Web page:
Alien queen Kora has a problem as vast as the endless crimson deserts. She’s the first female ruler of her territory in generations, but her people are rioting and call for her violent younger twin brother to take the throne. Despite assassination attempts, a mounting uprising of nomadic human rebels, and pressure to find a mate to help her rule, she’s determined to protect her people from her brother’s would-be tyrannical rule.
Eros is a rebel soldier hated by aliens and human alike for being a half-blood. Yet that doesn’t stop him from defending his people, at least until Kora’s soldiers raze his camp and take him captive. He’s given an ultimatum: be an enslaved bodyguard to Kora, or be executed for his true identity—a secret kept even from him.
When Kora and Eros are framed for the attempted assassination of her betrothed, they flee. Their only chance of survival is to turn themselves in to the high court, where revealing Eros’s secret could mean a swift public execution. But when they uncover a violent plot to end the human insurgency, they must find a way to work together to prevent genocide.
Beyond the Red’s plot summary had me hooked as soon as I read it! I was so looking forward to devouring it’s pages. Unfortunately, I found myself disappointed overall.
The story is set in a desert-ravaged planet during a reality in which humans are minorities, and aliens are the dominant race. They rule over the humans, half of which they take as slaves, and the other half they force to live in the desert landscapes in camps. Beyond the Red is told by the point of views of Kora (an alien queen of sorts) and Eros: a half-blood who is forced to act as her pretend servant. These two must work together to overthrow an evil plot to dethrone Kora. Of course feelings become stirred and though both are in denial, there is no avoiding the love that has grown between them as they go to more and more lengths to ensure each others safety.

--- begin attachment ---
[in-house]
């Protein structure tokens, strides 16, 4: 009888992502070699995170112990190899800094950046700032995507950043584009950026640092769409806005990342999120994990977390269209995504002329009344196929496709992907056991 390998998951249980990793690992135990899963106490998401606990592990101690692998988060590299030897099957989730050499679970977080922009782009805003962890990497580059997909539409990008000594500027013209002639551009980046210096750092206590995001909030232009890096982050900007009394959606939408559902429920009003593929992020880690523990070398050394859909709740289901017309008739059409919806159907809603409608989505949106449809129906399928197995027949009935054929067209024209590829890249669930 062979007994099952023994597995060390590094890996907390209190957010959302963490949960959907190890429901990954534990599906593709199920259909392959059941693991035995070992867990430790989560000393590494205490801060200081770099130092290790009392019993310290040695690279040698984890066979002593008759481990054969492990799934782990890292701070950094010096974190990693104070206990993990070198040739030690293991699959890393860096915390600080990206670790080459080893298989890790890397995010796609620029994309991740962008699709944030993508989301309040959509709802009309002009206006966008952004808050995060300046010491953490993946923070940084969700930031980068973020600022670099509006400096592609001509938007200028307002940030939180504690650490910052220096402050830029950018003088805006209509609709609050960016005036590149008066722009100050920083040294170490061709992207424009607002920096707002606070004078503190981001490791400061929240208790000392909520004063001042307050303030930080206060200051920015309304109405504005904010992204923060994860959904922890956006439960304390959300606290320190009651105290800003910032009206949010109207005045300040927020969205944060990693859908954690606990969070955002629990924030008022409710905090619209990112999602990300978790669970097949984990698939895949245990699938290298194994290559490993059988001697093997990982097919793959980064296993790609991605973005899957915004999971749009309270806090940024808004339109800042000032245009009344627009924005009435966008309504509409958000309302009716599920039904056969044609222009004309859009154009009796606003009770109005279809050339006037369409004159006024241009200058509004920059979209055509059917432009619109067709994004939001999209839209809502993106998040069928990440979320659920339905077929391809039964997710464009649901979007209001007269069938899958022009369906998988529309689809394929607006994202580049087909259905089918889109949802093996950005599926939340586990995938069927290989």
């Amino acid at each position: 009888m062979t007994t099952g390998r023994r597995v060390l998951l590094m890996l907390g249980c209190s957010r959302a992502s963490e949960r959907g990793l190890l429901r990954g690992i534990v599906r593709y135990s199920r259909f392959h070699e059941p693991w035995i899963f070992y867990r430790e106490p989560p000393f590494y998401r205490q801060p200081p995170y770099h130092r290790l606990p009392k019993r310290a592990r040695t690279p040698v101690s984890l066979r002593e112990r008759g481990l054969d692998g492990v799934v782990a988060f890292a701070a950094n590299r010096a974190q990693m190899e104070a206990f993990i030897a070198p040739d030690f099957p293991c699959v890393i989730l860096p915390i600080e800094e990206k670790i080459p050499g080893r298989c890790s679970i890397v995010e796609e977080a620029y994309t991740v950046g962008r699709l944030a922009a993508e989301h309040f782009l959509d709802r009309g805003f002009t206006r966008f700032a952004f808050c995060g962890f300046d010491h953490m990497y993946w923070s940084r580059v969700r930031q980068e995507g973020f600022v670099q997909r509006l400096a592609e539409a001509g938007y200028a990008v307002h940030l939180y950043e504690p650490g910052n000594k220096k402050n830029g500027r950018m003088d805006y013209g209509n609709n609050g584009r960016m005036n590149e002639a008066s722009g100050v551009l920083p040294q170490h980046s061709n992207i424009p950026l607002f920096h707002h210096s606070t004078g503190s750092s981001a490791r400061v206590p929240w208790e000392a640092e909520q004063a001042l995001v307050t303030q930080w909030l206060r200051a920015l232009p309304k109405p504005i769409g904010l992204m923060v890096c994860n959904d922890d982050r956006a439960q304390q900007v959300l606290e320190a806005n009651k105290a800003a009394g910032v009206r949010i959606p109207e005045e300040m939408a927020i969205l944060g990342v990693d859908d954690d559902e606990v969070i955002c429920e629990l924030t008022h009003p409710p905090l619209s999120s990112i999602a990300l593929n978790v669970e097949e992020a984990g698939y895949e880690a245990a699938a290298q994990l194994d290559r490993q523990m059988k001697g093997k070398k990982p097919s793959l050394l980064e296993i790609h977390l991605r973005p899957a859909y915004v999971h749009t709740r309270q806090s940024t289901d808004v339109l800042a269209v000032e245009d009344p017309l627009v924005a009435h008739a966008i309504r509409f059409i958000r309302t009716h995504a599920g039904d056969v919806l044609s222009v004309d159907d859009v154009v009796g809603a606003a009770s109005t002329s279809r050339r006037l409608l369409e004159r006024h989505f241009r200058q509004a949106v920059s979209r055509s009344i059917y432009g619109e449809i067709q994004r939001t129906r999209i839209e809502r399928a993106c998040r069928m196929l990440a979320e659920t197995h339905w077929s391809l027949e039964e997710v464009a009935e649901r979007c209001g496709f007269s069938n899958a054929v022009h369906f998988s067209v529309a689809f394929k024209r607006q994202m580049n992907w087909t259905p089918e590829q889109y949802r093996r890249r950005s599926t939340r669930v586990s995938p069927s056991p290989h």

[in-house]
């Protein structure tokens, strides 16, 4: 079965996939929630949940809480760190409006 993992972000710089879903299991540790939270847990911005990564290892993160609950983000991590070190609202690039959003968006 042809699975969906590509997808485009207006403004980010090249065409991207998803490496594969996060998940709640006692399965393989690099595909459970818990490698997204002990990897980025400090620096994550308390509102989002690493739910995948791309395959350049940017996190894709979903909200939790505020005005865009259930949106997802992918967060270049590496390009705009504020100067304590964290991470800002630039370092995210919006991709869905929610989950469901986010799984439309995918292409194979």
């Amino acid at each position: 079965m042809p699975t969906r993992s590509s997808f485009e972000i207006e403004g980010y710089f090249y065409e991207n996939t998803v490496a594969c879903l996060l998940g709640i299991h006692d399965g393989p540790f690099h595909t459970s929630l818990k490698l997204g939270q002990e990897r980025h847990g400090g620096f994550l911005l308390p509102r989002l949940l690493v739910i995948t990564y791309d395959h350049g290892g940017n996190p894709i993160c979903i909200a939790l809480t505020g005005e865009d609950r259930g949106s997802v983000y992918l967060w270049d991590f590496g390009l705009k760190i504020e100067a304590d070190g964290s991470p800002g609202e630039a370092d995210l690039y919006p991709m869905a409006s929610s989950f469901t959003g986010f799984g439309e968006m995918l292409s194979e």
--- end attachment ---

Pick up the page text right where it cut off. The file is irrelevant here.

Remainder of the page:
Beyond the Red was most certainly a unique tale. The setting was new and different, and the concept was intriguing. However, there were definitely predictable components as well, components that should have been huge reveals, but were just so obvious. And as events continued, I couldn’t help but disengage from the content. I just lost my excitement toward the characters and the story. The romance was constantly a tug-a-war and so frustrating that I found myself not caring anymore. I had so much hope for this book when I first picked it up. I was definitely enthralled by the first 50 pages, but after that, it started to slow down a little too much.
The ending of Beyond the Red was full of suspense and could prove hopeful for a good sequel. I am still deciding if I want to give it a shot or not. Ultimately, I didn’t dislike Beyond the Red, but I didn’t necessarily enjoy it either. I have noticed conflicted reviews on Goodreads, so if you want to give it a shot, I wouldn’t tell you not to.
Buy it on Amazon here.